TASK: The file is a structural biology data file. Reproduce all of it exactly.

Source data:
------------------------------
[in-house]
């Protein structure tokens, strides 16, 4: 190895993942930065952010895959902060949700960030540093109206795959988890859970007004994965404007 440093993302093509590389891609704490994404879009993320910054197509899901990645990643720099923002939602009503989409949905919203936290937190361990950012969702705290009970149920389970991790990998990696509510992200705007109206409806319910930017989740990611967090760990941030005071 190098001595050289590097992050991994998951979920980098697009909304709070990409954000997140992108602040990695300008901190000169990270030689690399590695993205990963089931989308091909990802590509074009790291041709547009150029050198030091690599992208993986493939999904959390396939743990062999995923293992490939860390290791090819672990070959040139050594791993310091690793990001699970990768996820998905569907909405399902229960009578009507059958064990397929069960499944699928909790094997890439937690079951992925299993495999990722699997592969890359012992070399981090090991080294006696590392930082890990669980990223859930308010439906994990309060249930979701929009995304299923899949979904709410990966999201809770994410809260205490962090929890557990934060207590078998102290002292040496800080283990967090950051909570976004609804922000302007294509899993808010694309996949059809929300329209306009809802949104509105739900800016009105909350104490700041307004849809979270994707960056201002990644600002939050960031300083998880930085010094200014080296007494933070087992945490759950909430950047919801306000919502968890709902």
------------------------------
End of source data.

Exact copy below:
[in-house]
């Protein structure tokens, strides 16, 4: 190895993942930065952010895959902060949700960030540093109206795959988890859970007004994965404007 440093993302093509590389891609704490994404879009993320910054197509899901990645990643720099923002939602009503989409949905919203936290937190361990950012969702705290009970149920389970991790990998990696509510992200705007109206409806319910930017989740990611967090760990941030005071 190098001595050289590097992050991994998951979920980098697009909304709070990409954000997140992108602040990695300008901190000169990270030689690399590695993205990963089931989308091909990802590509074009790291041709547009150029050198030091690599992208993986493939999904959390396939743990062999995923293992490939860390290791090819672990070959040139050594791993310091690793990001699970990768996820998905569907909405399902229960009578009507059958064990397929069960499944699928909790094997890439937690079951992925299993495999990722699997592969890359012992070399981090090991080294006696590392930082890990669980990223859930308010439906994990309060249930979701929009995304299923899949979904709410990966999201809770994410809260205490962090929890557990934060207590078998102290002292040496800080283990967090950051909570976004609804922000302007294509899993808010694309996949059809929300329209306009809802949104509105739900800016009105909350104490700041307004849809979270994707960056201002990644600002939050960031300083998880930085010094200014080296007494933070087992945490759950909430950047919801306000919502968890709902």